Mike Aron and the Smaller Coin Auction
By Dr. Sol Taylor
The most recent sale, No. 141, was held in the same Van Nuys, Calif., Masonic Hall where Aron has held auctions for most of the past 26 years usually in January, March, July and November. The format has been a catalog varying from 800 to 1,000 lots. Viewing starts at about 10 a.m. Sunday. Approximately 95 percent of the coins are United States issues, and the catalog is formatted with U.S. proof and Mint sets first, followed by half cents, then large cents, then Flying Eagle and Indian cents, then Lincoln cents, then right through the other types of U.S. coins.
After the gold series, there usually are bulk lots, mixed lots, foreign lots and a small group of floor bidder lots. All other lots are open to mail bidders who make up a large percentage of all incoming bids.
The floor bidders consist of 100 to 200 persons during the sale. Some come only after the break when the silver dollars and gold coins are auctioned; others come for early lots only.
Bidding starts at 12:30 p.m. with auctioneer, Larry Brasler, calling the lots. Registered floor bidders hold up their bid cards to bid as sales proceed at a rapid clip of about 200 to 300 lots per hour. A buyer's fee of 10 percent is added to the successful bid. Most lots are picked up by the bidders at the close of the sale. Mail bidders and absent bidders are subsequently mailed their purchases.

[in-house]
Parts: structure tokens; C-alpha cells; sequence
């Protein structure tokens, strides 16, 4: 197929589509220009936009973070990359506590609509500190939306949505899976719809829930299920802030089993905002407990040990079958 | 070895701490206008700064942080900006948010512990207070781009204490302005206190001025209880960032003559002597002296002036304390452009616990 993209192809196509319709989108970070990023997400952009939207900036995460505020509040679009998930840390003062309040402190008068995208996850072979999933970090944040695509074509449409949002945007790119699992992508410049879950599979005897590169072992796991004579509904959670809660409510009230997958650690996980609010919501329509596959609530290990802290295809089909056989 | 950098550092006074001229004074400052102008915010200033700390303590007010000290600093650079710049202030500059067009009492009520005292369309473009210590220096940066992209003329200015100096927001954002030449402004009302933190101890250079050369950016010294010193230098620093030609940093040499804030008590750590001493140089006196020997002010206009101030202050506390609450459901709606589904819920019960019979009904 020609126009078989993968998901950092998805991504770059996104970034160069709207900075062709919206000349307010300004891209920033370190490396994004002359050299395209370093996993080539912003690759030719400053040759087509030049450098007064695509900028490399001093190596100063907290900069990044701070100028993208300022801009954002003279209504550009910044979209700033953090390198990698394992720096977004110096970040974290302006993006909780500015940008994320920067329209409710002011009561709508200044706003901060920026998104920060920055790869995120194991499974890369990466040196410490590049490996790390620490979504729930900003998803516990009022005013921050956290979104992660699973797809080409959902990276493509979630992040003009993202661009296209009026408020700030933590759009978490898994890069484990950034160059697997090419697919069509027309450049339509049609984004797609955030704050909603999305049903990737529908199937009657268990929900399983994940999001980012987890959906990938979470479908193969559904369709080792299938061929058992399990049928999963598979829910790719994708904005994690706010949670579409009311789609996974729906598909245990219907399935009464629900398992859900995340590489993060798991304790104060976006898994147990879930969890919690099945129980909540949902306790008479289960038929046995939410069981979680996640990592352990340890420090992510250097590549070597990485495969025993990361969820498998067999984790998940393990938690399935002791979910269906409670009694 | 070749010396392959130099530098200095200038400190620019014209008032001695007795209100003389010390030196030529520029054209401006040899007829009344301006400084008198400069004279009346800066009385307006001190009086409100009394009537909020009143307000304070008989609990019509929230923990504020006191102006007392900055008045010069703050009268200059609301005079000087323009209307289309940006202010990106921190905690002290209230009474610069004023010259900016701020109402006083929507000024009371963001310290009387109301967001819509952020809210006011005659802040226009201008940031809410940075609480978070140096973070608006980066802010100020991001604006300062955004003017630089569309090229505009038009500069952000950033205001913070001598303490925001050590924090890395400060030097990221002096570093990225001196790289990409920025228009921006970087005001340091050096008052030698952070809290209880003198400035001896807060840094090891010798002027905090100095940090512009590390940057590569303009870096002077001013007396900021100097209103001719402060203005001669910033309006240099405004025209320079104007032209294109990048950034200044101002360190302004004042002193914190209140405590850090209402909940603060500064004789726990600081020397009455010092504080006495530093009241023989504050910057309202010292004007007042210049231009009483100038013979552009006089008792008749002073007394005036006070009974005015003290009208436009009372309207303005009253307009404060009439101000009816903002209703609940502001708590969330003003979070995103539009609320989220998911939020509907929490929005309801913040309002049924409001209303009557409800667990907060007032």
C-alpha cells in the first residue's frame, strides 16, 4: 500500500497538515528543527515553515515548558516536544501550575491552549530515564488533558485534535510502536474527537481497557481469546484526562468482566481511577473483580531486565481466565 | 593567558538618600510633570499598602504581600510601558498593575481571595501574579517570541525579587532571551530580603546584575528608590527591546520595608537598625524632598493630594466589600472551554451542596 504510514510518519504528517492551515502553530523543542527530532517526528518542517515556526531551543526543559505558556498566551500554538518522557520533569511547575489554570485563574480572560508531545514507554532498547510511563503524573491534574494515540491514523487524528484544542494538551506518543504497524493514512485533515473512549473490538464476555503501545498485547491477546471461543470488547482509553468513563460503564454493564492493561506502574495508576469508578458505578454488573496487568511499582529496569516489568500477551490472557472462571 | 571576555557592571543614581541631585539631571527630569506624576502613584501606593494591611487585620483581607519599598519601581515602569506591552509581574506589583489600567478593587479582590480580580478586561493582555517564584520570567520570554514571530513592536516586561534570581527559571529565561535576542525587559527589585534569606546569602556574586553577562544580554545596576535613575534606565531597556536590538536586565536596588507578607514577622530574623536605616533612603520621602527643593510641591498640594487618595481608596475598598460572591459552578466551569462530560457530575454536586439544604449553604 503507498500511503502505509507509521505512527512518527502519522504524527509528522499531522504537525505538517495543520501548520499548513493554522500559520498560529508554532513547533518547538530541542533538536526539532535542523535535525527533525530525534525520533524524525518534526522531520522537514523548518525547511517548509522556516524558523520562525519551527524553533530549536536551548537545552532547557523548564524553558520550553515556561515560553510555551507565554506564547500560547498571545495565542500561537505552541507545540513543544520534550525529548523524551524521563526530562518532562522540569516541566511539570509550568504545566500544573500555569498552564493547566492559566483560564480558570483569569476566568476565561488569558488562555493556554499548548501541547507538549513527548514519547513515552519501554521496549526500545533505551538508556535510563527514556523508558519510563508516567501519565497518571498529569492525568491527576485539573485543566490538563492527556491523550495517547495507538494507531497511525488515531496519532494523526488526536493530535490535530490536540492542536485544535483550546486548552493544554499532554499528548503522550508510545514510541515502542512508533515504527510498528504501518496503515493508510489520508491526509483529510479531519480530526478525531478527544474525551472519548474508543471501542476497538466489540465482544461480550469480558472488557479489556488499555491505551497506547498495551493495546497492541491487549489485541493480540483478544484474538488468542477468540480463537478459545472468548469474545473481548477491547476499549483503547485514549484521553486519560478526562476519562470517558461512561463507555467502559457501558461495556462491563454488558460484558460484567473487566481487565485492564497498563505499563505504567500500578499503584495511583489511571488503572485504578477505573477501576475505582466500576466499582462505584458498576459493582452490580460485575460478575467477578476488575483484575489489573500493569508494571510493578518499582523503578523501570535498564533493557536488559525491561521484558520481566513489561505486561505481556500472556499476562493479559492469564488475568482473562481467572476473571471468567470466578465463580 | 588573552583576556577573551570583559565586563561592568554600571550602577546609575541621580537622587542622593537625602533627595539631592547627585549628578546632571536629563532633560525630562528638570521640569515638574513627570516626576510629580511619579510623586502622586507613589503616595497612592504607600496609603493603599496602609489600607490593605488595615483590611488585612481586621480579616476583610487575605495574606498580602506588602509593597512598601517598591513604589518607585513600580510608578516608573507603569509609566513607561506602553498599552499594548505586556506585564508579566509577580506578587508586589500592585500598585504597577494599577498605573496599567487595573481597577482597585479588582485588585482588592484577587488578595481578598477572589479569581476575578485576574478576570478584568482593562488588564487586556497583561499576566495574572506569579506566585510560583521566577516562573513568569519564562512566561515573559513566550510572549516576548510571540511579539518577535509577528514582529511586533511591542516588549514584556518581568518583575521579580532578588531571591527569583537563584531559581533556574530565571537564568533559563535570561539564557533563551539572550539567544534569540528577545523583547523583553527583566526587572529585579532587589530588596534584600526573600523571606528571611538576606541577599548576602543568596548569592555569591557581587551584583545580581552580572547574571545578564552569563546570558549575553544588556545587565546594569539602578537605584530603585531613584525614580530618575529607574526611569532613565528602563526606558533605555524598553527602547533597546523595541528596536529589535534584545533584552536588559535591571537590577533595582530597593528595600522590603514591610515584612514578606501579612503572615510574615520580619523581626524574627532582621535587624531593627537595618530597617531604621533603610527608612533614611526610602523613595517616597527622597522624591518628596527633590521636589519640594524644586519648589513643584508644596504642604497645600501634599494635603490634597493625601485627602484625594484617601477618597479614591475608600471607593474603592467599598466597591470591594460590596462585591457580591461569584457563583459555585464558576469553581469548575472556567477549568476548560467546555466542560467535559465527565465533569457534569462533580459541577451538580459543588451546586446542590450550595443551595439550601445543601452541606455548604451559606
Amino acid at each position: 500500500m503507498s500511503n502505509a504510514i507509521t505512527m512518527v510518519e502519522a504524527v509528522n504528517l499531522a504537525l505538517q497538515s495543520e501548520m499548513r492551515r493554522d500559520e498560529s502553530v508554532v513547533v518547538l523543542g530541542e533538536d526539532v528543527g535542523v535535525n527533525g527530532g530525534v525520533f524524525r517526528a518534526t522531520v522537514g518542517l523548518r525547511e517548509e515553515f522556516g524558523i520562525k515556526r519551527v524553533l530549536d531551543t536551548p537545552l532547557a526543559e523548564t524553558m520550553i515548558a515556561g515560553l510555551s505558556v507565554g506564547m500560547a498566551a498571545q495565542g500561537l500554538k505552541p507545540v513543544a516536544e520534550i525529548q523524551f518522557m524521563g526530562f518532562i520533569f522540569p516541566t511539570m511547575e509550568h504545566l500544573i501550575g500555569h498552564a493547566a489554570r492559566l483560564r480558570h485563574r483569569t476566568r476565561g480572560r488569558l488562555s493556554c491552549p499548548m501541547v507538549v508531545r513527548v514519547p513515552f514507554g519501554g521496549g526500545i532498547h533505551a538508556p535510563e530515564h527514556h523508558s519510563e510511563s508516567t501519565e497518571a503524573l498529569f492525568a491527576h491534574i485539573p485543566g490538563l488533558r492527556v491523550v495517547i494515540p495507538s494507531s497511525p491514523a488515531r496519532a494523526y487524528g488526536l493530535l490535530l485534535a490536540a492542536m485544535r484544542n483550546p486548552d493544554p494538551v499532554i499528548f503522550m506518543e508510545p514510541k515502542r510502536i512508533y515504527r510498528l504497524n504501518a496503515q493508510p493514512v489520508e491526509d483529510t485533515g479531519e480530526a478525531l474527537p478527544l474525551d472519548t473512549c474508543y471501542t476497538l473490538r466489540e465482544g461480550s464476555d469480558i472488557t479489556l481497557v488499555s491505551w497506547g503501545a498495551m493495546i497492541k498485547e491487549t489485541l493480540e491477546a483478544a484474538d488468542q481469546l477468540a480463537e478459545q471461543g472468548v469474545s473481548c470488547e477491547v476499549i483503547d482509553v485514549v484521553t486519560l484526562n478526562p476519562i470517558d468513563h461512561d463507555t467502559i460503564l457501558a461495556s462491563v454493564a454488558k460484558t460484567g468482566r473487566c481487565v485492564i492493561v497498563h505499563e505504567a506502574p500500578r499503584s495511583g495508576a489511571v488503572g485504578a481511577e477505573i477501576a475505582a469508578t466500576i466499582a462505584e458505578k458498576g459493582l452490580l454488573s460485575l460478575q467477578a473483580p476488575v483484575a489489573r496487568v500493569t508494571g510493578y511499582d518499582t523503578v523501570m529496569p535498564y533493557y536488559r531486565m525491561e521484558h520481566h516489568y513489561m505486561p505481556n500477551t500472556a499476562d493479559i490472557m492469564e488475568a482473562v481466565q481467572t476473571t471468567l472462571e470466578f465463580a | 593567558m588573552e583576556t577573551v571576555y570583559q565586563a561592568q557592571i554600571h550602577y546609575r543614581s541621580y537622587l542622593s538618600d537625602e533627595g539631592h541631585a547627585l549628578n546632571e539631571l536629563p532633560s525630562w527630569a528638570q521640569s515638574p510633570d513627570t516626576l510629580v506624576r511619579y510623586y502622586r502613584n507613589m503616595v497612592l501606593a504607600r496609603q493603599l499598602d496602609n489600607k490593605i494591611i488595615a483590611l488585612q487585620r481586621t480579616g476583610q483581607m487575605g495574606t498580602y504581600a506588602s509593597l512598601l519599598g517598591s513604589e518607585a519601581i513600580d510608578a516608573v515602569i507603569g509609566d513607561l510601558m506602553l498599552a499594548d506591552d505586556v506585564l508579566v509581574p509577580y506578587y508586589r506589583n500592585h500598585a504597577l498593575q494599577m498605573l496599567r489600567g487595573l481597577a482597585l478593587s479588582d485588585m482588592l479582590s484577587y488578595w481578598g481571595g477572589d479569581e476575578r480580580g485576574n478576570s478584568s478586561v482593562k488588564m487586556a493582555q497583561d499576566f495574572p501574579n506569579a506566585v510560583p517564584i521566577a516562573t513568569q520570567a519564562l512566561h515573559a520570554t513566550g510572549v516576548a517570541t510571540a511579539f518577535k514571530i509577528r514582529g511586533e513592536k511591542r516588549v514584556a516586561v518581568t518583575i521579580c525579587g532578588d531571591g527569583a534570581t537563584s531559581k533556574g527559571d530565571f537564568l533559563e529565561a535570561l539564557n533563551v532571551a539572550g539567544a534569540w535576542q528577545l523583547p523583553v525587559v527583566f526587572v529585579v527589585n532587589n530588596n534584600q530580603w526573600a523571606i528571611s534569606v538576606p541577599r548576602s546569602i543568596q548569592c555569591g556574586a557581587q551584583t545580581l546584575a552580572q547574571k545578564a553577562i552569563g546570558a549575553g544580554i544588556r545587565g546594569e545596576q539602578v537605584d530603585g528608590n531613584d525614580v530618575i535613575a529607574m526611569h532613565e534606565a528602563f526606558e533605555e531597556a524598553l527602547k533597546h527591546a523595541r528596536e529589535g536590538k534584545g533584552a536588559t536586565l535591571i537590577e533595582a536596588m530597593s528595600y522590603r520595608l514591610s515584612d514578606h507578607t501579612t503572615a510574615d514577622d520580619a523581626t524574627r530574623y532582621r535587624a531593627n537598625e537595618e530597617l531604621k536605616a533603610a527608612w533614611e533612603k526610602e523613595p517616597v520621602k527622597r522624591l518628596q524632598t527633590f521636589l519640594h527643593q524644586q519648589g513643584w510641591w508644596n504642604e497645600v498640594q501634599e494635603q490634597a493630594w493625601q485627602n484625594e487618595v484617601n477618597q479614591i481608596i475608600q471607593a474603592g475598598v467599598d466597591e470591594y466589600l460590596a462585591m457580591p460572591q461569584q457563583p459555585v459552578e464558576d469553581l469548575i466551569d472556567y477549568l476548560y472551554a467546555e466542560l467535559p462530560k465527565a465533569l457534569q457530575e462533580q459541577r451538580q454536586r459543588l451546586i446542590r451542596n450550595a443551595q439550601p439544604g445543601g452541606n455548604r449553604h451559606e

Unlike the major coin auction houses Heritage, Stack's, Superior, Bowers and Merena Michael Aron Rare Coin sales focus on coins typically valued below $1,000, with approximately 5 percent going for more than $1,000. In a typical sale, at least 50 percent sell for less than $100. Each catalog lists the prices realized in the most recent sale. At many sales, a prize such as a new "Red Book" (the annual "Guide Book of United States Coins") is awarded to each winning bidder of $250 or more.
Mike Aron and his wife, Toni, attend to the details of each sale, with a staff of 10 or 12 assistants to manage the showcases and display the coins and prepare the sold lots for pickup. A snack bar is open during the sale, offering coffee and doughnuts, with a sandwich break in the middle of the auction. In this collector-friendly atmosphere, the majority of floor bidders are repeat customers at each of the four annual sales.
This type of auction offers collectors and dealers the opportunity to acquire coins that rarely show up in the major auctions.
To get on the mailing list, contact M.AR.C. at P.O. Box 4388, San Clemente, CA 92674.
Dr. Sol Taylor of Sherman Oaks is president of the Society of Lincoln Cent Collectors and author of The Standard Guide to the Lincoln Cent. Click here for ordering information.
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